I would not want to trade a second of the three and a half months that I spent on the road. Meeting some of our top members and forming relationships with new people is something that you cannot do on the phone, and even over a cup of coffee it’s tough. But when you have to set up an 800 pound bounce house or stand out in the heat for five hours straight you form a bond and are able to truly understand why they got involved and why they are passionate about our work.

From top: ONE members jump inside the White House bounce house during the ONE Vote campaign; The ONE Vote Caravan.

"I would not want to trade a second of the three and a half months that I spent on the road."

We Can

ONE partnered with Nigerian NGOs, celebrities and media in 2016 under its #MakeNaijaStronger campaign. The goal: to persuade the Nigerian government to invest lifesaving funds in health and prioritise the most marginalised, especially girls and women.

Despite being Africa’s biggest economy, Nigeria proportionately spends very little on the health of its citizens and is failing to meet its promises on health spending made in the Abuja Declaration 15 years ago. We asked the government to re-commit to the Abuja health budget target and to the creation of a Basic Health Care Provision Fund as outlined in the National Health Act, starting with the 2017 federal budget. The campaign also called on the government to commit to increasing transparency in the health sector.

The team lobbied the Ministers of Health, Budget and National Planning, as well as the President and Vice President. Our co-founder Bono joined the team in the meeting with Vice President Osibanjo. A key activity was a public hearing that looked into the health sector funding crisis led by the Honorable Chike Okafor, Nigeria’s House Committee Chair on Health Care Services. We joined a rally organized by the Nigeria Medical Association that called for increased funding for the health sector.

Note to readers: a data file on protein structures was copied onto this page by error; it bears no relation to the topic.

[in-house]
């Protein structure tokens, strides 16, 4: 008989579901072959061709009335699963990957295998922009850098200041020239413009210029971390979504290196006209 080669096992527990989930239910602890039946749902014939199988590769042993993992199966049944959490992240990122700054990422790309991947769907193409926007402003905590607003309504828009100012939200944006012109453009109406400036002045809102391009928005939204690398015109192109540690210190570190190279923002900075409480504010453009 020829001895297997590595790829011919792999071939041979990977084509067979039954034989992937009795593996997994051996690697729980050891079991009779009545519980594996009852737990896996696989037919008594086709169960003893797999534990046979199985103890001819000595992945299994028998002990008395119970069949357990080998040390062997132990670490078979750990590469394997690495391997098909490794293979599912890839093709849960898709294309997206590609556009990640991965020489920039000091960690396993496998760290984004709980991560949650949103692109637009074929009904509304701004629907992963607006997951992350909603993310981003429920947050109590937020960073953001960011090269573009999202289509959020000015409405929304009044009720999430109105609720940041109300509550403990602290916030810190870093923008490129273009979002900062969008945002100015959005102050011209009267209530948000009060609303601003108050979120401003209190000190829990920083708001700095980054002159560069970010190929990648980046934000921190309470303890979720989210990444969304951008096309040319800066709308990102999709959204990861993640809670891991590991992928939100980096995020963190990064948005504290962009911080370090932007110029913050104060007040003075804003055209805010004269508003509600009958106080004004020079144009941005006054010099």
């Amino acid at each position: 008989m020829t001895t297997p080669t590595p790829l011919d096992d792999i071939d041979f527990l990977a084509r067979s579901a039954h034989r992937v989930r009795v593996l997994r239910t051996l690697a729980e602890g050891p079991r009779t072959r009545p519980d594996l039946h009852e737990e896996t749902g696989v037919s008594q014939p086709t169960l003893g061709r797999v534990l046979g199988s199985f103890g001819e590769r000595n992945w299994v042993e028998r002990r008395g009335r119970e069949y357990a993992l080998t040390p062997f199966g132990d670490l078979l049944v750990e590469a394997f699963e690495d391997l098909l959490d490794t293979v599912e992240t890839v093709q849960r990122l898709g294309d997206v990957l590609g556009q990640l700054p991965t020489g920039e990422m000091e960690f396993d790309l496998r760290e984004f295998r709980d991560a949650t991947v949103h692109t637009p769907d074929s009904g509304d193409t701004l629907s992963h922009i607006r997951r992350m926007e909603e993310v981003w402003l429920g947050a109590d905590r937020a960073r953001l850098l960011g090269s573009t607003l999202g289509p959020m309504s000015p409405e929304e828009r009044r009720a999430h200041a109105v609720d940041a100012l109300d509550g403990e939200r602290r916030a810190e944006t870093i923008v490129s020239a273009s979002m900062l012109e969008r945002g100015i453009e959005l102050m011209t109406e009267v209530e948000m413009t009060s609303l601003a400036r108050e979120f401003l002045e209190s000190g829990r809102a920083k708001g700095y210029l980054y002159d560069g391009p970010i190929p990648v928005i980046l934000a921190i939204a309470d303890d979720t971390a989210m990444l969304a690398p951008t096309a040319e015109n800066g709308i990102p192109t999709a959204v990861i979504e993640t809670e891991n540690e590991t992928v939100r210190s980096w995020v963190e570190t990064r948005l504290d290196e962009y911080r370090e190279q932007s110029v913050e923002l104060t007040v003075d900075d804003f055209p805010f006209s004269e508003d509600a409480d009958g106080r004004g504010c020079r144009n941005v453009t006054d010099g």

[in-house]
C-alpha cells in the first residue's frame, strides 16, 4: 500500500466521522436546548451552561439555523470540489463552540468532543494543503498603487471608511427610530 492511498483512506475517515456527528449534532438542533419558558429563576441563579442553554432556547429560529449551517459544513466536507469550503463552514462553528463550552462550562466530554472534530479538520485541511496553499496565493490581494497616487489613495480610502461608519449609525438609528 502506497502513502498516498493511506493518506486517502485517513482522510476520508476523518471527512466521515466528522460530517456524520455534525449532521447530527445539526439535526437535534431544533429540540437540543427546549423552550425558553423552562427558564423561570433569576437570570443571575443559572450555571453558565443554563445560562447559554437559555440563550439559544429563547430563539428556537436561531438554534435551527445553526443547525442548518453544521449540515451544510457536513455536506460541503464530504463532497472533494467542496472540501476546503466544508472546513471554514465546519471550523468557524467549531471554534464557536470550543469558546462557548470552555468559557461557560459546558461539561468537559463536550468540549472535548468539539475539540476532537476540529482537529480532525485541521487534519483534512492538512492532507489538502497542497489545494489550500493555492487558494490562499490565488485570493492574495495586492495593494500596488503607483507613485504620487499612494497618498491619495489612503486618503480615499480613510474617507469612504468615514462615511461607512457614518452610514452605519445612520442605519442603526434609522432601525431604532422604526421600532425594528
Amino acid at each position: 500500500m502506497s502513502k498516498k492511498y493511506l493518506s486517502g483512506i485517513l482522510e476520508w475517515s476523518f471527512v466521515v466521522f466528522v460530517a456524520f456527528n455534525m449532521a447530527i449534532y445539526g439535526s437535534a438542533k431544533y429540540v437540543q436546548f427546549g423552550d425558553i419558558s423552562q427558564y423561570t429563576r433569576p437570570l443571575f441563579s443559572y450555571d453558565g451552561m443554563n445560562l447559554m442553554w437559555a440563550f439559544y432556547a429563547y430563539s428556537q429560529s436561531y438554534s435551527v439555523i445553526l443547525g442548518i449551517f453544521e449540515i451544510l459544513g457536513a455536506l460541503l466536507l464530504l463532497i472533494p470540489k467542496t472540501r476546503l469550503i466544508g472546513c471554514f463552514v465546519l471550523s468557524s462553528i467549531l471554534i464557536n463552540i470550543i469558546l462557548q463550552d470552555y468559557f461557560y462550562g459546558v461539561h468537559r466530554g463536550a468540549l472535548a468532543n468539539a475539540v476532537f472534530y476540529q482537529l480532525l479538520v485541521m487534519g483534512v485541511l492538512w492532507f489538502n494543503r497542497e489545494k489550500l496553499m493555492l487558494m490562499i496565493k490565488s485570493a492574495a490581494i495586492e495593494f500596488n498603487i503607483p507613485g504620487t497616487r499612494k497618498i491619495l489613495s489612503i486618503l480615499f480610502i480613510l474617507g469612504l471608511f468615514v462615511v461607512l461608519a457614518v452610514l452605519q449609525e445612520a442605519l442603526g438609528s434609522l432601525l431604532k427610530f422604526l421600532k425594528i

The campaign used innovative ways of winning new support. The team released a video during the campaign launch in April featuring celebrity ambassador Waje alongside a Nigerian man who had sadly lost his wife due to the failures of the health system. We partnered with Connected Development (CODE) and Ummah Support Initiatives (USI) in collecting offline petitions in 11 Nigerian states. These asked citizens to demand answers from local leaders on poor public service delivery. Close to 200,000 Nigerians signed the petition. And ONE mobilized 69 Nigerian organizations that signed an open letter calling on President Buhari to address health issues. The campaign was featured on major media and digital platforms such as Nigerian Television Authority, Ebony TV, Daily Trust and Business Day. It was also promoted during International Youth Day partner events.

ONE launched a PSA video titled “I am in…to Make Naija Stronger.” Renowned Nigerian artists included Waje, Ali Nuhu, Falz, Desmond Elliot, Kate Henshaw, Toolz O, Basket Mouth, Sani Danja, Asa and Praise added their voices to call for urgent government action on health. The campaign hashtag trended during the PSA launch. It reached over 30,000 people on Facebook and had 208 million impressions and 188,000 video views.

ONE drove this campaign as a member of the Nigeria Health Sector Reform Coalition. It also partnered with the Health Reform Foundation of Nigeria, Nigeria Health Watch, the National Immunization Financing Task Team, Pharmaceutical Society of Nigeria, Nigeria Medical Association, the International Vaccines Access Centre, National Association of Nigerian Traders, Centre for the Right to Health, Afri-Dev.Info and the Women Advocates Research and Documentation Centre. With these partners, we developed compelling policy analysis, strengthened networks and documented real life stories that were used to support the call for the federal government of Nigeria to prioritize public health investments in the 2017 budget. This budget is likely to be appropriated by January 2017.

From top: ONE member poses for a strengthie at Policy Forum in Zambia; Bono shakes hand with a woman during his visit to Borno state in Northern Nigeria (2016).

"we developed compelling policy analysis, strengthened networks and documented real life stories."

in Africa

From the moment I saw the advert calling on volunteers to serve as a ONE Champion, I knew I wanted to be part of the mission. There is a saying: “If you want to make the world a better place, start with yourself.” So I was excited to have a chance to advocate for a better health system for my country, Nigeria.